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2021 Subaru Crosstrek Sport First Drive Review

2021 Subaru Crosstrek Sport First Drive Review

With a more powerful engine and improvements to driver assistance technology, Subaru's compact 2021 Subaru Crosstrike becomes a more competitive option

Subaru's compact and capable Subaru Crosstrike has received a very big update for 2021, but you probably won't notice it at a glance. The mid-cycle refresh leaves the exterior almost unchanged, aside from some styling modifications and some arched wheel cladding on the new sporty model we see here. Instead, the Crosstrek changes happen heavily in the engine compartment and in the roster of standard and available driver assistance technologies - all of which go a long way toward making the Subaru compact crossover even more compelling than before

New 2.5-liter engine 2021 Subaru Crosstrike

The Crosstrek can now be selected with a larger, more powerful 2.5-liter four-cylinder engine, which is cleaning it from the senpai, Subaru Forester. On the lighter Crosstrek, the engine feels 182 hp and 176 pounds of torque responds a bit more, but most importantly, the crossover is noticeably more agile than it was with the older 2.0-liter engine - which is still available, by the way. Compared to the 2.0, the 2.5 performs with an additional 30 horsepower and 31 additional pounds of torque. This represents a 20% increase in getting service off and on

Subaru's symmetric four-wheel drive system is standard. The Crosstrek's Lineartronic CVT isn't all that bad when getting around town and commuting, but it doesn't serve up any Subaru when you're asked to clamor, regardless of whether the SI-Drive powertrain selector is set to Smart or slightly sporty More aggressive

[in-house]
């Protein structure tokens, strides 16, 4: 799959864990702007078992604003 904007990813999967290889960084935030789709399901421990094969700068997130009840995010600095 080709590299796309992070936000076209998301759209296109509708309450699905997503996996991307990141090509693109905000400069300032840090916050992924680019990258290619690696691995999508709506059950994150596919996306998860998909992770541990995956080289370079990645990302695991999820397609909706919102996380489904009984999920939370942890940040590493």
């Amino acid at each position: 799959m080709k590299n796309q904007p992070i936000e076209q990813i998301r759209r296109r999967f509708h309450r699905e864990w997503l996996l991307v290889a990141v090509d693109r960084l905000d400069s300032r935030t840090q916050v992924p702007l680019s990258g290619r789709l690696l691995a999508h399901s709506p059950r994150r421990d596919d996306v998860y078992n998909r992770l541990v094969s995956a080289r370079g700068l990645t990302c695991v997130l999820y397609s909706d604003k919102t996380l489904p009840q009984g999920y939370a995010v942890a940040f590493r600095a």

The overall ride quality is good and most of the time the 2021 Subaru Crosstrek Sport looks more like a hatchback than most people might think of when they read the "small SUV". Above the bumps, the Crosstrek is comfortable and gives 8.7 inches of ground clearance an impressive amount of tracking ability. This ride height becomes somewhat of a burden if you feel a tight grip from the steering, with plenty of body rolls to let you know when it's time to relax

Interestingly, the 2.5-liter engine is almost on par with the 2.0-liter boxer quad when it comes to fuel economy. Rated at 27 miles per gallon in the city, 34 mpg on the highway and 29 mpg combined, the more efficient engine only sacrifices one mile per gallon of combined rating compared to the smaller, less powerful engine option

Aside from the increased cost of stepping up to the new Sport or top tier Limited trim levels which, in fairness, also include more standard features for the money -- there's really no tradeoff for going with the bigger engine. Then again, the 2.0-liter, with 152-hp and 145-lb-ft of torque, is still the only way to get the optional six-speed manual transmission, if that's your jam. Sadly, the manual gearbox comes with a few hidden costs including stepping down to just 25 mpg combined and losing access to many of the Crosstrek's driving aids

new Sport model Subaru Crosstrek

2021 model year ushers in a new Crosstrek Sport trim with some interesting performance and amenity enhancements. Visually, the Sport has a more pronounced front bumper and wheel arch cladding, as well as a dark finish for the grille and exterior trim. The Sport's 17-inch wheels are done up in a dark gray finish, too

Inside, you'll find seats upholstered with water-repellent StarTex fabric and Sport-embroidered floor mats made of 25% recycled material. Bright yellow trim pieces and contrast stitching go nicely with the Sport's exclusive Plasma Yellow Pearl paint, which I personally think is a fantastic hue. My girlfriend, however -- who is normally a huge fan of the Crosstrek -- thought it was a bit too much, calling it "vomit-y." I suppose there's no accounting for poor taste